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PRE-SUBMISSION THESIS SEMINAR

ON
Effect of Integrated nutrient management on Plant growth, Flower yield
and Quality of Dahlia (Dahlia variabilis) c.v Kenya White.
Submitted to:
Chairman :
Advisor :

Prof. P.W.Ramteke.
Pro.(Dr.) Dr. S. Saravanan.

Co-Advisor

Prof. Dr. V. M. Prasad

Members

Dr. J.P.Collis.

Prof.(Dr.) V.M.Prasad
Submitted by:
Shivkumar M. Wararkar
12MSHFCO11
M.Sc ( Horti.)
Floriculture & Landscaping

Department of Horticulture
Sam Higginbottom Institute of Agriculture, Technology and Sciences
(Formerly Allahabad Agriculture Institute)
Deemed-To-Be-UniversityAllahabad-211007 (U.P.)

INTRODUCTION

Dahlia is one of the most popular bulbous flower grown in many


parts of the world for its beautiful ornamental blooms of varying
shades of colours for the beautification of gardens and cut
flowers.
It is a tuberous rooted, half-hardy herbaceous perennial belonging
to the family Asteraceae having its origin in Mexico, which
received its name by Cavanilles in the year 1791, to
commemorate the work of a Swedish Botanist Dr. Andreas
Dahl, a pupil of Linneaus.
Dahlia occupies a place of pride in any garden anywhere.
Dahlias are easy to grow both in field and in pot and are
extensively used for exhibition, garden display and home
decoration.
For exhibition and garden display all types of dahlias are used.
Dwarf growing types are suitable for beds and borders (pure /
mixed borders). Large flowering dahlias in pots are popular for
terrace garden or varandahdisplay.
The long stemmed flowers of various forms and colours are used
in flower arrangement. Cut flowers of pompon and miniature
types stay fresh in flower vases for many days and also better to

roseaare generally important species. Out of these eight


species, D. variabilisand D. roseaare of horticultural importance,
which include showy, fancy types, anemone flowered, cactus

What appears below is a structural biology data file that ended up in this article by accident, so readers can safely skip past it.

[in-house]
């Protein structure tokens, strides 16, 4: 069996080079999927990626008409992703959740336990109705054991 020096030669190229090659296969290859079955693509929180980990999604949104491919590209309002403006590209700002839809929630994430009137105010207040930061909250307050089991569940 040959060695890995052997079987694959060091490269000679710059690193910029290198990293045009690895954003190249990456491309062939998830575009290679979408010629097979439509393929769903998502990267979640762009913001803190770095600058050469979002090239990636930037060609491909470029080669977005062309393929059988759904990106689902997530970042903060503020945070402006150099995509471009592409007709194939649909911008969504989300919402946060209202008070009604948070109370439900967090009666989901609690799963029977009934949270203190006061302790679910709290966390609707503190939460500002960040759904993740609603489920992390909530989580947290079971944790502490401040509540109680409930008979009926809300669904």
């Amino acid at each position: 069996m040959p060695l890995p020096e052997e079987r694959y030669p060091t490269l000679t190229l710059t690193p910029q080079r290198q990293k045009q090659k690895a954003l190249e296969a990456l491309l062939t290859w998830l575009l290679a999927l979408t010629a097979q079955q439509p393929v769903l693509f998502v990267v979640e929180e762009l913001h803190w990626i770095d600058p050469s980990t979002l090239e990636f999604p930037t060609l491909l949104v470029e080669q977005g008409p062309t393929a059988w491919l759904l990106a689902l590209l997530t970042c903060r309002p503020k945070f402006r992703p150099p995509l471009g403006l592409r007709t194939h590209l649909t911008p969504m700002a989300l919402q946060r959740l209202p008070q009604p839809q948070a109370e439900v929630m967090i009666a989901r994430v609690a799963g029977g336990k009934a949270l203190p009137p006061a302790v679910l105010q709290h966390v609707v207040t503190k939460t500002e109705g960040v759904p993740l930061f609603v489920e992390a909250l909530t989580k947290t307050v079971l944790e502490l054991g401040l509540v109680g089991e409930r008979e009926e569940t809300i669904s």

and semi cactus types, peony, decorative, ball types, fimbriated,
water lily, star type and also the parents of most of the pompon
cultivars.
There are certain medicinal and nutritional uses of dahlia. Tubers
of this plant contain significant amount of insulin and fructose
and small quantities of medicinally active compounds such as
phytin and benzoic acid.
An insulin extract from tuber of dahlia is used in diagnosis of
renal function. Seeds of dahlia are a good source of fats and
proteins. Seeds contain more than 16 per cent oil and 20.9 to
47.0 per cent protein.
The root exudate is nematotoxic and the mortality of the
nematode was increased with increase in the concentration of
exudates and exposure period of nematode species such as
Hoplolaimusindicus, Tylenchusfiliformis, Helicotylenchusindicus,
Meloidogyne incognita and Tylenchorhynchusbrassicae.
Though there are about 20 species and many cultivars of dahlia
with different number, placement, texture, colour and size of

Considering the importance of the crop and potentiality of


cultivating this crop, there is a need for its improvement and to
develop accessions suitable for specific agro-ecological
conditions and also for specific use.
Dahlia are used with advantage for making bouquets and
wreaths or vase decorations. The long clean and stiff foot stocks
are very suitable for both handling and decoration purposes.
There are certain medicinal and nutritional uses of dahlia. Tubers
of this plant contain significant amount of insulin and fructose
and small quantities of medicinally active compounds such as
phytin and benzoic acid. An insulin extract from tuber of dahlia
is used in diagnosis of renal function.
Seeds of dahlia are a good source of fats and proteins. Seeds
contain more than 16 per cent oil and 20.9 to 47.0 per cent
protein. The root exudate is nematotoxic and the mortality of the
nematode was increased with increase in the concentration of
exudates and exposure period of nematode species such as
Hoplolaimusindicus, Tylenchusfiliformis, Helicotylenchusindicus,
Meloidogyne incognita and Tylenchorhynchusbrassicae.(Vikas,
2009).

Dahlias prefer rich, fertile, moist and well- drained soil with pH 6.5 in areas with
heavy or clay type soil, use well- rotten manure or suitable organic matter and
sand in equal quantities to make it ideal for planting.Dahlia grows better in high
organic residues.
Leaf mold, compost or FYM can also be used for good results. Dahlia like other
plants needs NPK in large amounts and other elements like Fe, Zn, Cu, and Cl in
small quantities.
Nutrition is an important factor which is directly related to growth and flowering
of dahlia. Many experiments regarding fertilizer applications has been conducted
in different parts of the world to improve the growth and flowering of dahlia.
The size of plant, tuber corms weight, number of flowers and growth was
increased significantly with increasing rates of N and P 2O Present study was
therefore, investigated to observe the influence of different combination .e., N,
P2O5 SSP and FYM on the growth and flowering of dahlia which ultimately
improve the production of cut flower as well as tuber.
and develop interest of growers to cultivate Dahlia for making high return.( M.
Ahmed, et al. 2004).

The Rosa damascene (Damask rose) is perennial shrub producing fragrant


flowers is used for production of rose water, rose 'Attar', gulkand, rose hair oil
'Otto'.